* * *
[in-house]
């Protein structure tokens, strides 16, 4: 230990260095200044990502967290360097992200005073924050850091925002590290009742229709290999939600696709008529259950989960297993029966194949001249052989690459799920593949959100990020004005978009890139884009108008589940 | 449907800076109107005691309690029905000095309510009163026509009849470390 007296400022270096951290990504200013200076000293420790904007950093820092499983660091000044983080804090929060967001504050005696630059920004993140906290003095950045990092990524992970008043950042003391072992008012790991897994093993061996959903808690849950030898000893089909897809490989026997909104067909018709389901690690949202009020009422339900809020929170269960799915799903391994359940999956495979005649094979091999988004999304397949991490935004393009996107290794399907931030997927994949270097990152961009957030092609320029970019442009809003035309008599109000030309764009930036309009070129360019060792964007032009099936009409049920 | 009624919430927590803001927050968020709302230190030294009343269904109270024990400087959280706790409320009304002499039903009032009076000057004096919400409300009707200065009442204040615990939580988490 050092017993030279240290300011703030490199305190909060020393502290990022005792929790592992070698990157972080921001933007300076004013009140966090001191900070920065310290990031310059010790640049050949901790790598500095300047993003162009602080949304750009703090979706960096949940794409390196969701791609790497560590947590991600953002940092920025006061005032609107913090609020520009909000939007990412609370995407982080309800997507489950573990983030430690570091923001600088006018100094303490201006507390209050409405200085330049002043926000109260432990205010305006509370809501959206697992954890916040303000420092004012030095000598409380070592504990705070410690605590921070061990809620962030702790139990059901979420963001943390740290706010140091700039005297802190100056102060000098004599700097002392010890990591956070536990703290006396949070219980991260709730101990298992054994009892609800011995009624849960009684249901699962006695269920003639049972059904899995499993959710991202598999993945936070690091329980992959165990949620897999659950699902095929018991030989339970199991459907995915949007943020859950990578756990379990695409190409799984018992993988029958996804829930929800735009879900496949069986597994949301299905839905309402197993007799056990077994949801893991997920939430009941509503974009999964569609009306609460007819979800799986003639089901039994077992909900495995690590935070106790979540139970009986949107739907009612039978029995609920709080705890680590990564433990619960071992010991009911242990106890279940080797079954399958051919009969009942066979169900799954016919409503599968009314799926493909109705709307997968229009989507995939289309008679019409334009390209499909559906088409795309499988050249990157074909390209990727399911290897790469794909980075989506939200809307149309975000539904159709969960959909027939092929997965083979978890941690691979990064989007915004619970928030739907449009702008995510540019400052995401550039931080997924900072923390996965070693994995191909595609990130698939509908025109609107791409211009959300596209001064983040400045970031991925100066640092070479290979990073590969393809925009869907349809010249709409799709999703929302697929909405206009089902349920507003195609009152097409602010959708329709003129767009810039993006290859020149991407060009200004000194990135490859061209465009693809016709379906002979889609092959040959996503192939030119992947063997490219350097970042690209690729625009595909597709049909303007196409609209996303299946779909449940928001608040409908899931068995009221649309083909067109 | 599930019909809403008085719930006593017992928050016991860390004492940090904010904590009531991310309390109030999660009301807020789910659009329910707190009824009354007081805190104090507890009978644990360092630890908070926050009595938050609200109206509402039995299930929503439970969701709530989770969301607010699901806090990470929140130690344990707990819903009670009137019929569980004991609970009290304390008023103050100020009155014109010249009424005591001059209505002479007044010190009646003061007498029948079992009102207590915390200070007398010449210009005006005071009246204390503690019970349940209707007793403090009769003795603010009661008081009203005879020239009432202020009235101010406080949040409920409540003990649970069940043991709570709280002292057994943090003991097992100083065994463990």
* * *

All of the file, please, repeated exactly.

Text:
[in-house]
């Protein structure tokens, strides 16, 4: 230990260095200044990502967290360097992200005073924050850091925002590290009742229709290999939600696709008529259950989960297993029966194949001249052989690459799920593949959100990020004005978009890139884009108008589940 | 449907800076109107005691309690029905000095309510009163026509009849470390 007296400022270096951290990504200013200076000293420790904007950093820092499983660091000044983080804090929060967001504050005696630059920004993140906290003095950045990092990524992970008043950042003391072992008012790991897994093993061996959903808690849950030898000893089909897809490989026997909104067909018709389901690690949202009020009422339900809020929170269960799915799903391994359940999956495979005649094979091999988004999304397949991490935004393009996107290794399907931030997927994949270097990152961009957030092609320029970019442009809003035309008599109000030309764009930036309009070129360019060792964007032009099936009409049920 | 009624919430927590803001927050968020709302230190030294009343269904109270024990400087959280706790409320009304002499039903009032009076000057004096919400409300009707200065009442204040615990939580988490 050092017993030279240290300011703030490199305190909060020393502290990022005792929790592992070698990157972080921001933007300076004013009140966090001191900070920065310290990031310059010790640049050949901790790598500095300047993003162009602080949304750009703090979706960096949940794409390196969701791609790497560590947590991600953002940092920025006061005032609107913090609020520009909000939007990412609370995407982080309800997507489950573990983030430690570091923001600088006018100094303490201006507390209050409405200085330049002043926000109260432990205010305006509370809501959206697992954890916040303000420092004012030095000598409380070592504990705070410690605590921070061990809620962030702790139990059901979420963001943390740290706010140091700039005297802190100056102060000098004599700097002392010890990591956070536990703290006396949070219980991260709730101990298992054994009892609800011995009624849960009684249901699962006695269920003639049972059904899995499993959710991202598999993945936070690091329980992959165990949620897999659950699902095929018991030989339970199991459907995915949007943020859950990578756990379990695409190409799984018992993988029958996804829930929800735009879900496949069986597994949301299905839905309402197993007799056990077994949801893991997920939430009941509503974009999964569609009306609460007819979800799986003639089901039994077992909900495995690590935070106790979540139970009986949107739907009612039978029995609920709080705890680590990564433990619960071992010991009911242990106890279940080797079954399958051919009969009942066979169900799954016919409503599968009314799926493909109705709307997968229009989507995939289309008679019409334009390209499909559906088409795309499988050249990157074909390209990727399911290897790469794909980075989506939200809307149309975000539904159709969960959909027939092929997965083979978890941690691979990064989007915004619970928030739907449009702008995510540019400052995401550039931080997924900072923390996965070693994995191909595609990130698939509908025109609107791409211009959300596209001064983040400045970031991925100066640092070479290979990073590969393809925009869907349809010249709409799709999703929302697929909405206009089902349920507003195609009152097409602010959708329709003129767009810039993006290859020149991407060009200004000194990135490859061209465009693809016709379906002979889609092959040959996503192939030119992947063997490219350097970042690209690729625009595909597709049909303007196409609209996303299946779909449940928001608040409908899931068995009221649309083909067109 | 599930019909809403008085719930006593017992928050016991860390004492940090904010904590009531991310309390109030999660009301807020789910659009329910707190009824009354007081805190104090507890009978644990360092630890908070926050009595938050609200109206509402039995299930929503439970969701709530989770969301607010699901806090990470929140130690344990707990819903009670009137019929569980004991609970009290304390008023103050100020009155014109010249009424005591001059209505002479007044010190009646003061007498029948079992009102207590915390200070007398010449210009005006005071009246204390503690019970349940209707007793403090009769003795603010009661008081009203005879020239009432202020009235101010406080949040409920409540003990649970069940043991709570709280002292057994943090003991097992100083065994463990």